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Hospital admission to diagnose?

I know I post a lot of questions but I have a bizarre situation. Very short version: my apartment was exterminated using a gel insectcide in Dec. 2017. As a result I suffered what I thought was a severe allergic/asthmatic reaction which remains to this day. I have seen six doctors (my pcp, 3 allergists, an ENT and a regular doctor). I have four diagnoses: allergies, not allergies, a chemical sensitivity and a sinus infection. I am running around getting nowhere fast.

So here is my question: Should, or even CAN I, be admitted to a hospital to finally get to the cause of my symptoms and cure them. My thinking is that the hospitals have all the specialists who can work together to get to the root cause of my problems and hopefully cure them.

What scares the h*ll out of me is that now I am becoming hoarse from all of this and I am terrified it may become permanent.

Has anyone done this? Would a hospital allow it? I know there are other issues involved but I just can't think of them now.

As always, thanks to all you wonderful people out there in the dark.🌹 (See the Sunset Boulevard movie for the reference!😊)

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  • K8sMom2002

    Hugs, PaulaRose … that's a long list of diagnoses. But the allergies, chemical sensitivity and sinus infection could all play a role — in other words, you could have all of them or none of them, and any combination could contribute to your current situation. 

    In this day and age, an in-patient hospital admission has to be justified by a patient's providers to her insurance. That's harder and harder to do. It's not impossible, but it's hard. I know we have some members who work in healthcare … @Pljohns and @GigiGibson might be able to help us understand what all is required for an in-patient admission.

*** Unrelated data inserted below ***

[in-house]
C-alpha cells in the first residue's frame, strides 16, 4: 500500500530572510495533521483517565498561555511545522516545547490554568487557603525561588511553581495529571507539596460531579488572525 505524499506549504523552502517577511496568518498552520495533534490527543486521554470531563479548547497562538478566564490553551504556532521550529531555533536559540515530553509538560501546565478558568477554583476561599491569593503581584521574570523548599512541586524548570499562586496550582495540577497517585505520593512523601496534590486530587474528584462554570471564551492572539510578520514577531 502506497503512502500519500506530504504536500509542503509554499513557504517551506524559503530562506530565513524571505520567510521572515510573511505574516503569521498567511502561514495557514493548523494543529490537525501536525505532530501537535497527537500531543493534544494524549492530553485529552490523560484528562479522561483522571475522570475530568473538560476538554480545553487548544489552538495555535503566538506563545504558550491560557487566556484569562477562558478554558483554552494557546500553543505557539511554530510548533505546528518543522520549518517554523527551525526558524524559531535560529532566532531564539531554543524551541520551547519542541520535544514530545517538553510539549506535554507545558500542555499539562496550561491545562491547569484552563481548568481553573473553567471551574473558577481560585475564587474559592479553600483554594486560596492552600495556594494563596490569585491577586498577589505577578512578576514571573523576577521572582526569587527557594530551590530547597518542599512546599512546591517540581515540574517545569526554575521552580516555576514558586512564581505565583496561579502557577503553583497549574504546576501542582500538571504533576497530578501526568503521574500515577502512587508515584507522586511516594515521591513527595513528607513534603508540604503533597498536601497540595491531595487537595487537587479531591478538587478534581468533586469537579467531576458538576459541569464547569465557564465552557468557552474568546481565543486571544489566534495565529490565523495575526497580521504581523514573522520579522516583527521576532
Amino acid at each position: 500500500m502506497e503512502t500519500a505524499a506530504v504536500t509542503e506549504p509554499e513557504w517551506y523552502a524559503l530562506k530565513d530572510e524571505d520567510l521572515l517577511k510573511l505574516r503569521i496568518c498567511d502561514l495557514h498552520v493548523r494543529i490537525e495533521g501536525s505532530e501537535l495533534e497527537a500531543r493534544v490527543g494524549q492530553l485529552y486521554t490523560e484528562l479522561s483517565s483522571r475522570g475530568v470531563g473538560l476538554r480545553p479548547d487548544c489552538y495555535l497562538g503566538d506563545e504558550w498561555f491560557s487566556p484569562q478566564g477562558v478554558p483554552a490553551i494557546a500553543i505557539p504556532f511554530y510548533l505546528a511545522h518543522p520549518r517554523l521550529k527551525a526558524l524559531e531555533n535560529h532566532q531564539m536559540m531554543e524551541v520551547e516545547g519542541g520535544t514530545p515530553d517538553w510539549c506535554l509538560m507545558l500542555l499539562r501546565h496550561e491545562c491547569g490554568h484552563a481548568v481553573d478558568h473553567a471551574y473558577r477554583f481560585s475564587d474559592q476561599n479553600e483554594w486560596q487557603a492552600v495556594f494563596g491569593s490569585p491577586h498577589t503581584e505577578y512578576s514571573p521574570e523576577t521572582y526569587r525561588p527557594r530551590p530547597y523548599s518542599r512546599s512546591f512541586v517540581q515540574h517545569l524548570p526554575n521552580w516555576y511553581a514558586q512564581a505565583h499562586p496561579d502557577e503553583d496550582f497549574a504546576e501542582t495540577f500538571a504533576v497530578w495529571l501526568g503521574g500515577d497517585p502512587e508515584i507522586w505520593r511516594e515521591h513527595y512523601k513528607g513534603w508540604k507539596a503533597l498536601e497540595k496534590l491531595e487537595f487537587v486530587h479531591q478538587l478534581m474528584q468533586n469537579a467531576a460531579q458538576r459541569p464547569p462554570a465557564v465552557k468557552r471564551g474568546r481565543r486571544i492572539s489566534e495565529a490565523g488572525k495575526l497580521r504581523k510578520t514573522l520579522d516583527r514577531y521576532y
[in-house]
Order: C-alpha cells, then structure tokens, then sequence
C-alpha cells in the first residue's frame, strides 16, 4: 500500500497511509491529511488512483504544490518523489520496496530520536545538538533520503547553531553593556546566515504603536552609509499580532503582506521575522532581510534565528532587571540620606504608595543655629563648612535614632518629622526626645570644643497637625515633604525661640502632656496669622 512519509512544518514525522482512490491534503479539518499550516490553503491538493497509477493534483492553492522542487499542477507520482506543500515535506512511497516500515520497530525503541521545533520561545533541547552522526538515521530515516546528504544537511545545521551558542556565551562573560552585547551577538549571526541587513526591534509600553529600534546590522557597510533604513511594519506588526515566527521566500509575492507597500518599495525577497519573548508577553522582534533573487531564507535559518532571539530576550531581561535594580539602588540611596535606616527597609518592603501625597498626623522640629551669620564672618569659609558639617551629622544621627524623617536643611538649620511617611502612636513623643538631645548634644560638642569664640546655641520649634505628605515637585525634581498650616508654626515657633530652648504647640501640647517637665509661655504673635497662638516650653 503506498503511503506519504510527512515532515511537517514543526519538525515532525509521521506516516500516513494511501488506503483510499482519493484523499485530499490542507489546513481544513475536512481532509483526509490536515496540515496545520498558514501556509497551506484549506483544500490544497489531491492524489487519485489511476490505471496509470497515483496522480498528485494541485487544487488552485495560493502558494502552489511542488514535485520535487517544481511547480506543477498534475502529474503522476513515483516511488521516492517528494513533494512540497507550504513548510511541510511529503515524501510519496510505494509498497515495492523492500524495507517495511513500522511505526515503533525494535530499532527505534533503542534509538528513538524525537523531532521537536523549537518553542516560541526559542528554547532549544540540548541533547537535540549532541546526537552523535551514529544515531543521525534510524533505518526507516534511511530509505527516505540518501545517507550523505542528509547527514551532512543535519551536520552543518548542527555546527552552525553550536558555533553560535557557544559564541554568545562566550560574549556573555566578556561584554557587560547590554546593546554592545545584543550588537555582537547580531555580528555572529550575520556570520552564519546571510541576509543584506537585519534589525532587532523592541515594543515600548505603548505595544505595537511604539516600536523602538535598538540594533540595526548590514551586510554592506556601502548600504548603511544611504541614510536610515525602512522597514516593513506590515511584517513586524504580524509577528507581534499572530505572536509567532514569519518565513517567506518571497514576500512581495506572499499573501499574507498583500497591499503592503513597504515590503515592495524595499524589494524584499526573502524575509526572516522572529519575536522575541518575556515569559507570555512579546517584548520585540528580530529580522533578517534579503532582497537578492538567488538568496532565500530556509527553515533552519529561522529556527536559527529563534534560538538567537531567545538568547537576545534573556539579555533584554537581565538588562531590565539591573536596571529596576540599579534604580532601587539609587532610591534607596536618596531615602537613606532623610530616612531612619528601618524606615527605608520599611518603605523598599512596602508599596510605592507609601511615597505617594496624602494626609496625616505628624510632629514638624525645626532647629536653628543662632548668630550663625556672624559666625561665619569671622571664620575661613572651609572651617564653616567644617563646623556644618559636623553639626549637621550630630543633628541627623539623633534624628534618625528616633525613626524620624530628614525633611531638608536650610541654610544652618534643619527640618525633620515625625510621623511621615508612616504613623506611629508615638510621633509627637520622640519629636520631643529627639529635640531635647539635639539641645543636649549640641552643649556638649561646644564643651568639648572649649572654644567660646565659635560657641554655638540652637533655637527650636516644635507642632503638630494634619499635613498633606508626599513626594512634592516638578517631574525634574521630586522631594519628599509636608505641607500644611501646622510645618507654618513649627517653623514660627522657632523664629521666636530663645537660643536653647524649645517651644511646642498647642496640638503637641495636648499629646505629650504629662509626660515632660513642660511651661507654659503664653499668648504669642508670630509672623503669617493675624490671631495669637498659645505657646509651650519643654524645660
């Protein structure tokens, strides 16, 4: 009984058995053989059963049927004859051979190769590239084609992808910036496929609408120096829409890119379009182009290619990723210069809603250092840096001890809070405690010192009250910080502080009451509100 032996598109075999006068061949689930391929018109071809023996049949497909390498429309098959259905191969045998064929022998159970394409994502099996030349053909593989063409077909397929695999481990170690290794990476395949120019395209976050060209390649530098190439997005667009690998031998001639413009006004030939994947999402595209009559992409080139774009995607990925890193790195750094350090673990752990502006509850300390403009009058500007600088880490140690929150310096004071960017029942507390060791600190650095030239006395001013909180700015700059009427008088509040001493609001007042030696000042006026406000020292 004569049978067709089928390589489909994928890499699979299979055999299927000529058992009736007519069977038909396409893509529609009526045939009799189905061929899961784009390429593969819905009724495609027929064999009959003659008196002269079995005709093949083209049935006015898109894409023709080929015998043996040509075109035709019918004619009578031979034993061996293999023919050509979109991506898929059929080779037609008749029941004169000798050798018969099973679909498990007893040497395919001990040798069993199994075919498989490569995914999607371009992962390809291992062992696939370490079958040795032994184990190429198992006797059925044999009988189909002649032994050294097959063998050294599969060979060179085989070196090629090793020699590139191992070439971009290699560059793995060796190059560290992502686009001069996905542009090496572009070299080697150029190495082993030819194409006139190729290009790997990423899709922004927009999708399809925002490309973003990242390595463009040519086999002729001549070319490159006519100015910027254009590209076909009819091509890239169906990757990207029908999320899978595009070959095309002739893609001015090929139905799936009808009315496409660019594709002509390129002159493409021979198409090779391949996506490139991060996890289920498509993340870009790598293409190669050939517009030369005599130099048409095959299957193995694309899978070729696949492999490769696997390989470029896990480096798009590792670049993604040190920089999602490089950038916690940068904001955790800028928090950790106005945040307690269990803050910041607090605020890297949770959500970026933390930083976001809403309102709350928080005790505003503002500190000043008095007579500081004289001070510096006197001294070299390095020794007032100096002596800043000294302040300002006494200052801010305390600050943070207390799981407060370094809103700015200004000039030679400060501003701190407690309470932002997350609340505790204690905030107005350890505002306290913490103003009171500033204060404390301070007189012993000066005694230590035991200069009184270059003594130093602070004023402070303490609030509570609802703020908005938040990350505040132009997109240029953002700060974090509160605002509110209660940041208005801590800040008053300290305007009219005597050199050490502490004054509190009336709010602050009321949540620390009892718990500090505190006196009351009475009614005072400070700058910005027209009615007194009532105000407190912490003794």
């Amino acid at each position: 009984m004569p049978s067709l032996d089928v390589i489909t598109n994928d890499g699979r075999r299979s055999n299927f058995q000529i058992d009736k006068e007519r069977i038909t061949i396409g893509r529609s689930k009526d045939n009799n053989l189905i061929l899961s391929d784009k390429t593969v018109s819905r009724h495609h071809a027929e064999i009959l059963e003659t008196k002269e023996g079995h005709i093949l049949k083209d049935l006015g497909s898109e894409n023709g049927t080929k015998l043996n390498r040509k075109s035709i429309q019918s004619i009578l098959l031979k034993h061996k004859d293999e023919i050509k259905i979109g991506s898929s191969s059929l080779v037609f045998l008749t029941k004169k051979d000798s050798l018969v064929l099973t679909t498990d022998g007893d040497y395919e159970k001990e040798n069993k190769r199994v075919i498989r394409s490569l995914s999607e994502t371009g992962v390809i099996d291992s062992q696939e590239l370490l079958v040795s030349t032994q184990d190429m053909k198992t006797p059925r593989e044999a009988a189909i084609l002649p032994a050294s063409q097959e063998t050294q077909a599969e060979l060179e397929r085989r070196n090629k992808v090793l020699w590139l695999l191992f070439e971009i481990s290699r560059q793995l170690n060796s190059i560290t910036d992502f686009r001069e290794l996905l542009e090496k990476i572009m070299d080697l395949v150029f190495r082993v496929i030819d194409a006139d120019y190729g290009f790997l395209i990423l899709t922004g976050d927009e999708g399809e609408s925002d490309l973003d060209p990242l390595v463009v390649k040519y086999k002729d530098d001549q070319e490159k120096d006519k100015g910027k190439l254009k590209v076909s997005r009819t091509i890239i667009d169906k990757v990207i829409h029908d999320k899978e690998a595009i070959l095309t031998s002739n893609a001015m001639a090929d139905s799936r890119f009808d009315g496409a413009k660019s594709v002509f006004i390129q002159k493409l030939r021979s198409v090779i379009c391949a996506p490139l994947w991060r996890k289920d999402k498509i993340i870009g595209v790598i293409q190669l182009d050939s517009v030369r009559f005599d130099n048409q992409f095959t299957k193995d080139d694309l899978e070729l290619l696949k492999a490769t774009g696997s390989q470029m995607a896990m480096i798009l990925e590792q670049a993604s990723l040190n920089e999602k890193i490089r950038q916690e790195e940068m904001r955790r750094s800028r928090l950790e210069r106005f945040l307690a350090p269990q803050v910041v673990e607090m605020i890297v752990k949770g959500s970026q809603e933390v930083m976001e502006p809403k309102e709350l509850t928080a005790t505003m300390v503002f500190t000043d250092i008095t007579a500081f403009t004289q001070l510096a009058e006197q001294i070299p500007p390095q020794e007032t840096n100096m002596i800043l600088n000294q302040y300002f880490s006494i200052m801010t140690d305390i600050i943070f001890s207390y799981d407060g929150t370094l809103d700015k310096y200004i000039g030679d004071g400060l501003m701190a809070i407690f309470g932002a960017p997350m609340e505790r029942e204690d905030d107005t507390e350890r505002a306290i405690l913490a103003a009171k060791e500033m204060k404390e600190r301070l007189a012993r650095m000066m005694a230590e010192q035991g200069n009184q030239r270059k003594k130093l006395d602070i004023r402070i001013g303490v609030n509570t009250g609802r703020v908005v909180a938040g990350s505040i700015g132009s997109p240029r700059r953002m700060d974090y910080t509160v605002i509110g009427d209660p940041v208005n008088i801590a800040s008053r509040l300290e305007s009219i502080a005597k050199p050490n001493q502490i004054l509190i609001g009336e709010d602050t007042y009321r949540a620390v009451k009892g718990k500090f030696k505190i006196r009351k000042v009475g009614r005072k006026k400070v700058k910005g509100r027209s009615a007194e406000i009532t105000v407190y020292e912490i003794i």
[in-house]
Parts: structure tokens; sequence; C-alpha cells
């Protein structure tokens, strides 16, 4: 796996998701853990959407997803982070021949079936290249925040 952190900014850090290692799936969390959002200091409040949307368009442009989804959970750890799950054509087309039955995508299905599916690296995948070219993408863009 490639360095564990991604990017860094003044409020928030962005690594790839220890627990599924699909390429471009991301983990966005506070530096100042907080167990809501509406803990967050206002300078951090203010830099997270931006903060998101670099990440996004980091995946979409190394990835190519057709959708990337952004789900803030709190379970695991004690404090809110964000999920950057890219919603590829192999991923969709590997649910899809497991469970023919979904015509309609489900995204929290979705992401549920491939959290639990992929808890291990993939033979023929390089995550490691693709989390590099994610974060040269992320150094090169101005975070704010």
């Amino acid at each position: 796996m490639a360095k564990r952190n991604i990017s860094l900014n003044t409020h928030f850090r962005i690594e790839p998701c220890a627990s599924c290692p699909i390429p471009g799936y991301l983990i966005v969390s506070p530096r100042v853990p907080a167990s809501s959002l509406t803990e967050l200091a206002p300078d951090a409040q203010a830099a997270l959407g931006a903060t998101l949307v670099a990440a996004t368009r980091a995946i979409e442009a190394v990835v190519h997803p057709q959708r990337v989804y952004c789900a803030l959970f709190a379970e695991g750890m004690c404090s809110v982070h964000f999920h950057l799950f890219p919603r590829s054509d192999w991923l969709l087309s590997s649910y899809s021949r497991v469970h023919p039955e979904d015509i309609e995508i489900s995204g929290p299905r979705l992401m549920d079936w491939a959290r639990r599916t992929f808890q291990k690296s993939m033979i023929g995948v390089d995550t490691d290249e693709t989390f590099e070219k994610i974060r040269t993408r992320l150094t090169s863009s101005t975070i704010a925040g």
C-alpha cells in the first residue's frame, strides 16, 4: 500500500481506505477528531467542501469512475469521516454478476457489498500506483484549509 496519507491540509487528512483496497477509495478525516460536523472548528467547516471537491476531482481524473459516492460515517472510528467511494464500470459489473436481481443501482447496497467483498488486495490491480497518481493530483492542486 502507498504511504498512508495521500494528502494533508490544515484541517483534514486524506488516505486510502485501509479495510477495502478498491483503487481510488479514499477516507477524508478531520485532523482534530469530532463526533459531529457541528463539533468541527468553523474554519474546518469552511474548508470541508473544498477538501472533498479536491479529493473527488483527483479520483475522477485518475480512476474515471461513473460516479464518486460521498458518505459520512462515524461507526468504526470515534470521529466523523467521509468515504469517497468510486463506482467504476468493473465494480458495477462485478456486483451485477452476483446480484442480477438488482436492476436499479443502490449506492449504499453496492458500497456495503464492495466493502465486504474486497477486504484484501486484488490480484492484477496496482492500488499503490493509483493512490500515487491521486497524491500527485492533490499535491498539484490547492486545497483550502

I really like your thoughts about a "team" approach. One place you can get that without being in-patient is with a major teaching hospital. We work with a teaching hospital with my DD — her allergist and her hem/onc are with the same hospital's medical group. 

    So let me ask these questions:

    • Which of these doctors are board-certified allergists?
    • Of the board-certified allergists, which doctor made you feel "heard" the most?
    • Could you go back to that doc and share the opinions and say, "I really need to get a clear picture of what's going on. What can we do to figure out:
      • what triggered this?
      • whether I currently have a sinus infection?
      • why my voice is growing hoarse?
      • what steps I can take to make things better?

    What meds are you on now? Sometimes inhaled steroids can make your voice hoarse. 

    Other causes of hoarseness can be chronic post-nasal drip or reflux. Both of those can inflame the vocal cords and cause voice problems.

    Hugs, hugs, hugs … I so know the feeling of just wanting to go back to a time when I could take my lungs for granted.

  • Pljohns

    PaulaRose-I'm so sorry that you have been through such an ordeal!  It is so frustrating when you can't get any answers or help. 

    Unfortunately, I doubt your insurance would clear you for inpatient admission.  Usually if testing can be done as outpatient, they will not certify the admission, which means you would be stuck with the entire bill for the hospital, testing and all of the doctors.  You would need one doctor to say you needed to be inpatient and then be willing to justify it for your insurance company.  

    insurance companies are getting harder and harder to approve inpatient stays.  the last time I was in, they tried to kick me after 2 days-said that was the normal admission for asthma-but I was still on oxygen, o2 sats were still around 88 and I still couldn't breathe!  It took my pulmo getting on the boat and putting in the chart what needed to be there for them to extend the stay-then they only did by 1 day BUT because I still wasn't medically cleared to leave, the hospital had to eat it for the rest of the stay.  It really does take a doctor willing to document the reason you are there, why you need to be there and that you are/aren't ready to be discharged.

    Cynthia had some good points above about your doctors.  Sometimes it takes a few docs to get one that actually cares enough to try and help-since my really good pulmo quit practicing anything but sleep disorders, I haven't found a good one to go too.  don't give up-it takes being a REALLY STRONG advocate for yourself sometimes to get someone to listen.